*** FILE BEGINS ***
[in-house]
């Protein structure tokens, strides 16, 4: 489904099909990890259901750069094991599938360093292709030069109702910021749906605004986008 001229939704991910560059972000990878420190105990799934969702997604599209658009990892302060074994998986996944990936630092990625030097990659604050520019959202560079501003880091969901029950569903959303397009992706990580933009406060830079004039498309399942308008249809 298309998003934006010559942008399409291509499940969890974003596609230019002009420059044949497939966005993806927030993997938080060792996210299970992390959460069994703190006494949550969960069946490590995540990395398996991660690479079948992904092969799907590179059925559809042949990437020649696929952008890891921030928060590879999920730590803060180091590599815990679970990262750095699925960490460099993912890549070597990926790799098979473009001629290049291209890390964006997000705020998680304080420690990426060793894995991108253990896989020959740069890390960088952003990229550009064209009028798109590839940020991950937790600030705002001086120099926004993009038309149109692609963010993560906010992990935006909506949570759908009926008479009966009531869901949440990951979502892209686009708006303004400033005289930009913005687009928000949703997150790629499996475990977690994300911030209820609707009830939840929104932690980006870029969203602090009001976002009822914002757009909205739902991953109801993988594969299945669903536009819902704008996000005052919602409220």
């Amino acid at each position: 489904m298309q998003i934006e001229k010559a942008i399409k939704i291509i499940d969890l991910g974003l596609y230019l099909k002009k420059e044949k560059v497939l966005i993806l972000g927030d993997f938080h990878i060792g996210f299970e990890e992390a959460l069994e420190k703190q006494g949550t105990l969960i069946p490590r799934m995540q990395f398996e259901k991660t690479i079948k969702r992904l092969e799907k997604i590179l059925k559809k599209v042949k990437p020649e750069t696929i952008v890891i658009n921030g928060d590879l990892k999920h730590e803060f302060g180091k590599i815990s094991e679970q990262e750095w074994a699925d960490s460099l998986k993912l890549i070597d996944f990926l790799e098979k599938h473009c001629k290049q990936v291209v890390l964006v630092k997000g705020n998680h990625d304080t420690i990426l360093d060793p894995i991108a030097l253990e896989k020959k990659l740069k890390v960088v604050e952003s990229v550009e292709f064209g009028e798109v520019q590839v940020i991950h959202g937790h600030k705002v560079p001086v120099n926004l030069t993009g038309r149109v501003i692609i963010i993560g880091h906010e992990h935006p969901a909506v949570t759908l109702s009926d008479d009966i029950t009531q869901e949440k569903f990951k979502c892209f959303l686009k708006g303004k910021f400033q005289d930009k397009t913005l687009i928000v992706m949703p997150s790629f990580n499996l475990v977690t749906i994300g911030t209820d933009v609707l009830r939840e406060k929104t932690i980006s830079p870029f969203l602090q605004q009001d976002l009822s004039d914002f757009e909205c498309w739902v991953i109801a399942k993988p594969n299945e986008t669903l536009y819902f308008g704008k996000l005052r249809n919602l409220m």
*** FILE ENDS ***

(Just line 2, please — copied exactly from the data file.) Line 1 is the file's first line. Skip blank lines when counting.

């Protein structure tokens, strides 16, 4: 489904099909990890259901750069094991599938360093292709030069109702910021749906605004986008 001229939704991910560059972000990878420190105990799934969702997604599209658009990892302060074994998986996944990936630092990625030097990659604050520019959202560079501003880091969901029950569903959303397009992706990580933009406060830079004039498309399942308008249809 298309998003934006010559942008399409291509499940969890974003596609230019002009420059044949497939966005993806927030993997938080060792996210299970992390959460069994703190006494949550969960069946490590995540990395398996991660690479079948992904092969799907590179059925559809042949990437020649696929952008890891921030928060590879999920730590803060180091590599815990679970990262750095699925960490460099993912890549070597990926790799098979473009001629290049291209890390964006997000705020998680304080420690990426060793894995991108253990896989020959740069890390960088952003990229550009064209009028798109590839940020991950937790600030705002001086120099926004993009038309149109692609963010993560906010992990935006909506949570759908009926008479009966009531869901949440990951979502892209686009708006303004400033005289930009913005687009928000949703997150790629499996475990977690994300911030209820609707009830939840929104932690980006870029969203602090009001976002009822914002757009909205739902991953109801993988594969299945669903536009819902704008996000005052919602409220």